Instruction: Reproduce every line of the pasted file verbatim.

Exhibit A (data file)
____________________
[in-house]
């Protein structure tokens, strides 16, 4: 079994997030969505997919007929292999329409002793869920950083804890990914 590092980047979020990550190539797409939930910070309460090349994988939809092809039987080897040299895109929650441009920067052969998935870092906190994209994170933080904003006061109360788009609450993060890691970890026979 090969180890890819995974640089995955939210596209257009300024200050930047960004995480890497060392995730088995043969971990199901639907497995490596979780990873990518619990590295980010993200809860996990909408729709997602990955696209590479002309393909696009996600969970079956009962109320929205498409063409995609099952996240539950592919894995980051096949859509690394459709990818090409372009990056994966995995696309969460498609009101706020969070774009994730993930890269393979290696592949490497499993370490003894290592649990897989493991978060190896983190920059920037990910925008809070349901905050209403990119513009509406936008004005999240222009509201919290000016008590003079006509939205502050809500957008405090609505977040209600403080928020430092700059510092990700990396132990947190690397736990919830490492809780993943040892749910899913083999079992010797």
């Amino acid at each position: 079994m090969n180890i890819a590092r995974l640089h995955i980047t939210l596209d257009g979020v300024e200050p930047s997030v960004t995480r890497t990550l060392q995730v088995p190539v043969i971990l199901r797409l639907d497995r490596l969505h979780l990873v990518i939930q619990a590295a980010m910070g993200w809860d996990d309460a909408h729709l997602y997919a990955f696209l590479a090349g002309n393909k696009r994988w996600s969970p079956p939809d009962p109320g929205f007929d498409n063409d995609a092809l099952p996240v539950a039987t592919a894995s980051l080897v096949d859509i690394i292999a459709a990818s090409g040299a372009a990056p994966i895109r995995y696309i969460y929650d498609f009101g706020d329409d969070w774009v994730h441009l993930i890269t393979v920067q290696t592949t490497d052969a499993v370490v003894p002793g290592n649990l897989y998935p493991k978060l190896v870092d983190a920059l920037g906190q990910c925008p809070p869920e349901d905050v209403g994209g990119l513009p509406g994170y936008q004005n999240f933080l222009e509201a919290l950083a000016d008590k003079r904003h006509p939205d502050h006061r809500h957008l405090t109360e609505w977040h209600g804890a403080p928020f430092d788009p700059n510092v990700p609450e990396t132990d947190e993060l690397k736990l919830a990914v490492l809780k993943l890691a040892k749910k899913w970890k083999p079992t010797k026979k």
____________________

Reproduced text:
[in-house]
């Protein structure tokens, strides 16, 4: 079994997030969505997919007929292999329409002793869920950083804890990914 590092980047979020990550190539797409939930910070309460090349994988939809092809039987080897040299895109929650441009920067052969998935870092906190994209994170933080904003006061109360788009609450993060890691970890026979 090969180890890819995974640089995955939210596209257009300024200050930047960004995480890497060392995730088995043969971990199901639907497995490596979780990873990518619990590295980010993200809860996990909408729709997602990955696209590479002309393909696009996600969970079956009962109320929205498409063409995609099952996240539950592919894995980051096949859509690394459709990818090409372009990056994966995995696309969460498609009101706020969070774009994730993930890269393979290696592949490497499993370490003894290592649990897989493991978060190896983190920059920037990910925008809070349901905050209403990119513009509406936008004005999240222009509201919290000016008590003079006509939205502050809500957008405090609505977040209600403080928020430092700059510092990700990396132990947190690397736990919830490492809780993943040892749910899913083999079992010797």
């Amino acid at each position: 079994m090969n180890i890819a590092r995974l640089h995955i980047t939210l596209d257009g979020v300024e200050p930047s997030v960004t995480r890497t990550l060392q995730v088995p190539v043969i971990l199901r797409l639907d497995r490596l969505h979780l990873v990518i939930q619990a590295a980010m910070g993200w809860d996990d309460a909408h729709l997602y997919a990955f696209l590479a090349g002309n393909k696009r994988w996600s969970p079956p939809d009962p109320g929205f007929d498409n063409d995609a092809l099952p996240v539950a039987t592919a894995s980051l080897v096949d859509i690394i292999a459709a990818s090409g040299a372009a990056p994966i895109r995995y696309i969460y929650d498609f009101g706020d329409d969070w774009v994730h441009l993930i890269t393979v920067q290696t592949t490497d052969a499993v370490v003894p002793g290592n649990l897989y998935p493991k978060l190896v870092d983190a920059l920037g906190q990910c925008p809070p869920e349901d905050v209403g994209g990119l513009p509406g994170y936008q004005n999240f933080l222009e509201a919290l950083a000016d008590k003079r904003h006509p939205d502050h006061r809500h957008l405090t109360e609505w977040h209600g804890a403080p928020f430092d788009p700059n510092v990700p609450e990396t132990d947190e993060l690397k736990l919830a990914v490492l809780k993943l890691a040892k749910k899913w970890k083999p079992t010797k026979k």